Article: Fibromyalgia and Chest Pain: What Does Fibromyalgia Chest Pain Feel Like? [New Life Outlook]

“The truth is, fibromyalgia pain can sometimes extend to the chest. This pain feels like an intense stabbing sensation primarily in the center of the chest, around the breastbone and rib cage which is precisely where my symptoms were occurring.

“The pain did mimic a heart attack to some degree and was both painful and frightening. Discomfort can vary depending on how active you are. During this time of my chest pain flare-up, I had been pushing myself to do a difficult level of yard work during the hot summer which worsened my pain and symptoms.

Symptoms of fibromyalgia chest pain include:

  • Feelings of intense sharpness or stabbing
  • Inflamed or burning sensation
  • Mild ache or chronic chest ache
  • Knotted muscles
  • Tightness in the chest

“This restrictive sensation can affect the respiratory system, making it difficult to breathe and causing shortness of breath. This breathing problem is something that I had not noticed in all these years of living with fibromyalgia until the last year, or so which leads me to believe that conditions can worsen over time.”

Read Starla Rich’s full article at New Life Outlook: Fibromyalgia Chest Pain: What Does Fibromyalgia Chest Pain Feel Like?

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Article: Why the Sexes Don’t Feel Pain the Same Way [Nature]

“To better understand why male and female mice dealt with pain so differently, Sorge and Mogil turned to a pain source that affects all mice. They injured the animals’ sciatic nerves, which run from the lower back down each leg. This led to a form of chronic pain that happens when the body’s pain-detecting system is damaged or malfunctioning. It caused both male and female mice to become extra sensitive to touch.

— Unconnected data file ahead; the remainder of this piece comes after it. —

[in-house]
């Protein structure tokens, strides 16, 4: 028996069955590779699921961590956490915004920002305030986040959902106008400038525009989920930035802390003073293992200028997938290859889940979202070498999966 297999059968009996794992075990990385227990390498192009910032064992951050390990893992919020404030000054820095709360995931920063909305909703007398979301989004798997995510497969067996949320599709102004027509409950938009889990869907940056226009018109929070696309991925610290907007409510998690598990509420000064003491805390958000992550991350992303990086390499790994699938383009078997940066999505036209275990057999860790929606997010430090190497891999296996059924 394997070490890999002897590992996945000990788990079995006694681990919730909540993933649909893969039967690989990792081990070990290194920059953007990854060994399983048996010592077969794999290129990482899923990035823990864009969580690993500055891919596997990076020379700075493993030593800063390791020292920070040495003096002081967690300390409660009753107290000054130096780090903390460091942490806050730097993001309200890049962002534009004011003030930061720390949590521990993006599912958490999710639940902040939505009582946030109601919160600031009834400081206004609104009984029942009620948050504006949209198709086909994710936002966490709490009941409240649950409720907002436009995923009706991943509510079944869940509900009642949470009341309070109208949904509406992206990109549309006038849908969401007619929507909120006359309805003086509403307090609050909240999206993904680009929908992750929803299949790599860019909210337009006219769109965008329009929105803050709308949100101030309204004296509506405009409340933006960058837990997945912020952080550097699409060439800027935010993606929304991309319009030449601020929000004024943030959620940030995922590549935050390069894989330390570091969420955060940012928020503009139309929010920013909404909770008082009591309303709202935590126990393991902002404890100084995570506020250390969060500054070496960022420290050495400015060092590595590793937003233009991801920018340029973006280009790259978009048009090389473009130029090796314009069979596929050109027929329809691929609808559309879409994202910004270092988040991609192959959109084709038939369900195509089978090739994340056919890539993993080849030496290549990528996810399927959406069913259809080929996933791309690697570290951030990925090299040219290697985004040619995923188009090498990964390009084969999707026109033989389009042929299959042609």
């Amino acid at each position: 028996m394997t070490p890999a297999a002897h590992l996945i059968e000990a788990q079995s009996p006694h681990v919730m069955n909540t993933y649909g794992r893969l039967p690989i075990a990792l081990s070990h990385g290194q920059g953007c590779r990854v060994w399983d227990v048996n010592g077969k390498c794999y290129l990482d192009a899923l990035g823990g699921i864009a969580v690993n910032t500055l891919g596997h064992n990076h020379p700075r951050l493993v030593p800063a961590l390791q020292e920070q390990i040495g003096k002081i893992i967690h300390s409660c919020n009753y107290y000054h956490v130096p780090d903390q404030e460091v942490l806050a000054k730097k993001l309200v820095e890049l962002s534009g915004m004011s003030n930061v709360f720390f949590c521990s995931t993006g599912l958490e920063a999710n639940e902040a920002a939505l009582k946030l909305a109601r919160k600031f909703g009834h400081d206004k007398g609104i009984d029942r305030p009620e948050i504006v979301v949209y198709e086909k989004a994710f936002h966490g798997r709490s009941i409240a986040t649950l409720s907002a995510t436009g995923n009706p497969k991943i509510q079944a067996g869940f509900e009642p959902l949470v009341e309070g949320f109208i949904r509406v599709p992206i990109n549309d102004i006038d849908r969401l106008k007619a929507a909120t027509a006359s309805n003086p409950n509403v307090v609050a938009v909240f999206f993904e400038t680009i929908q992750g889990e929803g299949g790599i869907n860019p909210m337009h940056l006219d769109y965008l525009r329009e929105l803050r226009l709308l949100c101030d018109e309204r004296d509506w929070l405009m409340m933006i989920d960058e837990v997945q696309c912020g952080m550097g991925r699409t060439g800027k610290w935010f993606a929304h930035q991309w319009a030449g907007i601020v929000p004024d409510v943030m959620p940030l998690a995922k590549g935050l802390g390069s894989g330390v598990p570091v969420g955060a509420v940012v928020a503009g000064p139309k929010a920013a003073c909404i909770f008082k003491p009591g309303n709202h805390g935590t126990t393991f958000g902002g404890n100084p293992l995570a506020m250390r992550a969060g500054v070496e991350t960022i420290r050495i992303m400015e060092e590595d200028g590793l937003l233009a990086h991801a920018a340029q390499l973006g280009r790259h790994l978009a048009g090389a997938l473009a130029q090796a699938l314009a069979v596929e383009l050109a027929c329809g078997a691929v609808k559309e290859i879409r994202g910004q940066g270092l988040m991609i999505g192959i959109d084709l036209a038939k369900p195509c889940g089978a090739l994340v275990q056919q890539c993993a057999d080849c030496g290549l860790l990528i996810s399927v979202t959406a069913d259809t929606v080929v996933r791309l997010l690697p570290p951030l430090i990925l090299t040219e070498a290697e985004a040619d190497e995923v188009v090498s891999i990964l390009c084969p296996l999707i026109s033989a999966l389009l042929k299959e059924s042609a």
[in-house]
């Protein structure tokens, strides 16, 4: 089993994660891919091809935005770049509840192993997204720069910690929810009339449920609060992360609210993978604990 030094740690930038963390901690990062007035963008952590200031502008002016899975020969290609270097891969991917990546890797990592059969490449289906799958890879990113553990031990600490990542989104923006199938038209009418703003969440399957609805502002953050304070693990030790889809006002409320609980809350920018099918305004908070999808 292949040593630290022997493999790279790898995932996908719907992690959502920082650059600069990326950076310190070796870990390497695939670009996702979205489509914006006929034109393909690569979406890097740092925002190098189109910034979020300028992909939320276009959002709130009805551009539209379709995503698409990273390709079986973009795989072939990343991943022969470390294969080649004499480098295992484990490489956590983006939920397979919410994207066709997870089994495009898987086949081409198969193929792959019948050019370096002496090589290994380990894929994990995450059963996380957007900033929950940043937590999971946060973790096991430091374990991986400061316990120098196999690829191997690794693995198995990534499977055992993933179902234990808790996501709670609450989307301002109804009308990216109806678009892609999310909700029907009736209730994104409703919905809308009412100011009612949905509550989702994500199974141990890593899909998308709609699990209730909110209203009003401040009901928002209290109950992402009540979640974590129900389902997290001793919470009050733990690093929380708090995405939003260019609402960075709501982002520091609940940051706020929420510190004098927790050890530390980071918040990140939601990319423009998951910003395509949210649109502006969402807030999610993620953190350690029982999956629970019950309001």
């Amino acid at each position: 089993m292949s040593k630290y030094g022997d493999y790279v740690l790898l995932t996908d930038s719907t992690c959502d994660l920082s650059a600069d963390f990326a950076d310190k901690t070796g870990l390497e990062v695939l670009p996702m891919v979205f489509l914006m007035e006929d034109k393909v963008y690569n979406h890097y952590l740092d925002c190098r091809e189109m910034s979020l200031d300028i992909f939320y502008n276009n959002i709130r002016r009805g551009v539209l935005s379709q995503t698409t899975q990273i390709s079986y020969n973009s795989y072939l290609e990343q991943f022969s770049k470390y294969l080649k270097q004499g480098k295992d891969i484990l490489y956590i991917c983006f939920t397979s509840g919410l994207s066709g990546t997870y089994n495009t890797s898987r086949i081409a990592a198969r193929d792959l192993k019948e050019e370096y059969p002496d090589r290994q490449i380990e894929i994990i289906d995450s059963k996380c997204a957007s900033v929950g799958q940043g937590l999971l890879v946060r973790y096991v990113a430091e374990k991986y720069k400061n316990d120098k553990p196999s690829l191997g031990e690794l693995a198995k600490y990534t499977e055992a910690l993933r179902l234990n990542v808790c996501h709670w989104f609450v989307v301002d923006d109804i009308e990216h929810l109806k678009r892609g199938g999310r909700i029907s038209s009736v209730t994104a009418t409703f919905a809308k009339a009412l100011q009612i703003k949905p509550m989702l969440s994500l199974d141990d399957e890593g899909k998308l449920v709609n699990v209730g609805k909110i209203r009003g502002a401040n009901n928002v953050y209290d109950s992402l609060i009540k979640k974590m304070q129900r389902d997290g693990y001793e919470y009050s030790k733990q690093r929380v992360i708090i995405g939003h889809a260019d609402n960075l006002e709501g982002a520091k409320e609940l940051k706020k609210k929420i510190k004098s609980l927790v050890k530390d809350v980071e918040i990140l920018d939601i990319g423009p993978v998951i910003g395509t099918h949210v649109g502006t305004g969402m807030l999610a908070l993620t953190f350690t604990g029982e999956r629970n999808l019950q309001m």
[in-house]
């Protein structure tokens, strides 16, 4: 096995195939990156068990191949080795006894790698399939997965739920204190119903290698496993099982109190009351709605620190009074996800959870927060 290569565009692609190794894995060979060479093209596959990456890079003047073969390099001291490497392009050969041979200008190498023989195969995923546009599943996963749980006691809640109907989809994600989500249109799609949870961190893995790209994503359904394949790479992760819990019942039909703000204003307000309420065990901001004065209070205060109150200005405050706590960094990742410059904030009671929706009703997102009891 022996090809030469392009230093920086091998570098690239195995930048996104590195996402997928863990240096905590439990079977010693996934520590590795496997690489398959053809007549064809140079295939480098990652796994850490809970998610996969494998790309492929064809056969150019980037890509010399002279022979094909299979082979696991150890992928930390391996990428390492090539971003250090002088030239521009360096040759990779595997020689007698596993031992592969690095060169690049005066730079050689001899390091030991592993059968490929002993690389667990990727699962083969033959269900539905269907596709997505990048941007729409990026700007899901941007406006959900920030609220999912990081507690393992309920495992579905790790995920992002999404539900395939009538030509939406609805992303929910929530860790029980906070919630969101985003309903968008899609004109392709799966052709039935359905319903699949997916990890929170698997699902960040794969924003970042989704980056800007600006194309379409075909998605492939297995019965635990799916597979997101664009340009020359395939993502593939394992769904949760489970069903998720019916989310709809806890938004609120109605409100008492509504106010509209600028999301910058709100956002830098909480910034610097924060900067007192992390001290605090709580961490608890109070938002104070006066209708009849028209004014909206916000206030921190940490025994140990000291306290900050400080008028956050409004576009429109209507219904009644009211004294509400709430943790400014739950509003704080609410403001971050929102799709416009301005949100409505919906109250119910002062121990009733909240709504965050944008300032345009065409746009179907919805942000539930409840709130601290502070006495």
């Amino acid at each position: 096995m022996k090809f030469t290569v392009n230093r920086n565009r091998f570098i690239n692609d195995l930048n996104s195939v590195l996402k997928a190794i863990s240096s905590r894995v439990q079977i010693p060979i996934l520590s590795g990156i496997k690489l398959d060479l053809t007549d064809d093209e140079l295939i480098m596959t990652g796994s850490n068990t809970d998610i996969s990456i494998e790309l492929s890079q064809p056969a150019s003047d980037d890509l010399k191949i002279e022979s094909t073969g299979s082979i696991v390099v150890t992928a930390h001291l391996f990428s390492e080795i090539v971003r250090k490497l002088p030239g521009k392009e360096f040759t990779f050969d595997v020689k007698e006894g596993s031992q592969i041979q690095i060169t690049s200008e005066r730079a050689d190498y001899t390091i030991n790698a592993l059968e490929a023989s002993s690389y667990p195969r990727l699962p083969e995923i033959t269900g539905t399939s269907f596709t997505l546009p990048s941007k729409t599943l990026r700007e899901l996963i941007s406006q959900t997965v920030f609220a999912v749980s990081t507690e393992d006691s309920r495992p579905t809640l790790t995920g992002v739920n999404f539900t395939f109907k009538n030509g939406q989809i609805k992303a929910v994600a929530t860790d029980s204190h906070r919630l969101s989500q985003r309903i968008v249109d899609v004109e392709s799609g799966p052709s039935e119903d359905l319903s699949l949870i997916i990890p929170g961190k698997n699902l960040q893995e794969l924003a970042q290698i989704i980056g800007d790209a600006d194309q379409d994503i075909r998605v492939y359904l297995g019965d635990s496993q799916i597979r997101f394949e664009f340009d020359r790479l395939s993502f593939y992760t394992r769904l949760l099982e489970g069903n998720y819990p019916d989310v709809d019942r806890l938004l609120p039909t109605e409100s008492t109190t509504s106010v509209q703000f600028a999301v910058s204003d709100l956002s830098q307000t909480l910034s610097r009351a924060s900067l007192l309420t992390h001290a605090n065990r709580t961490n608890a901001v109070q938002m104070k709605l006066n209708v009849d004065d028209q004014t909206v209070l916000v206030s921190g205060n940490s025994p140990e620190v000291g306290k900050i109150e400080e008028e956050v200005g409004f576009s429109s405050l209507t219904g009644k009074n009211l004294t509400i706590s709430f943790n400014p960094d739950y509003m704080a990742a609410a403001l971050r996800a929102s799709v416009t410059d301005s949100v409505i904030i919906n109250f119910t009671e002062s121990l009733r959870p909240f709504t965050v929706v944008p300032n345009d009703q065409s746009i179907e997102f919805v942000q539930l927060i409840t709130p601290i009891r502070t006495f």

“Yet even in this case, there were differences. Microglia seemed to have a prominent role in the pain of males, but not in that of female mice2. Sorge and a team of collaborators from three institutions found that, no matter how they blocked microglia, this eliminated the pain hypersensitivity in males alone.

“It’s not that females were immune to pain. They were just as bothered by nerve injury as the males were, but they weren’t using microglia to become hypersensitive to touch. Mogil and Sorge wondered whether another immune component, called a T cell, was behind the chronic pain in females. These cells have a known role in pain sensitization in mice.

“Sorge tried the same nerve injury in female mice lacking T cells. They still became hypersensitive to the fine hairs, but the mechanism now seemed to occur through microglia. In females lacking T cells, blocking the activity of microglia prevented this pain response, just as it did in males. And when the researchers transferred T cells back to female mice that were lacking them, the animals stopped using microglia in nerve-injury pain (see ‘Two routes to pain’).”

Read Amber Dance’s full article at Nature: Why the Sexes Don’t Feel Pain the Same Way

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Article: When is Physical Pain Emotional Pain? [NoiJam]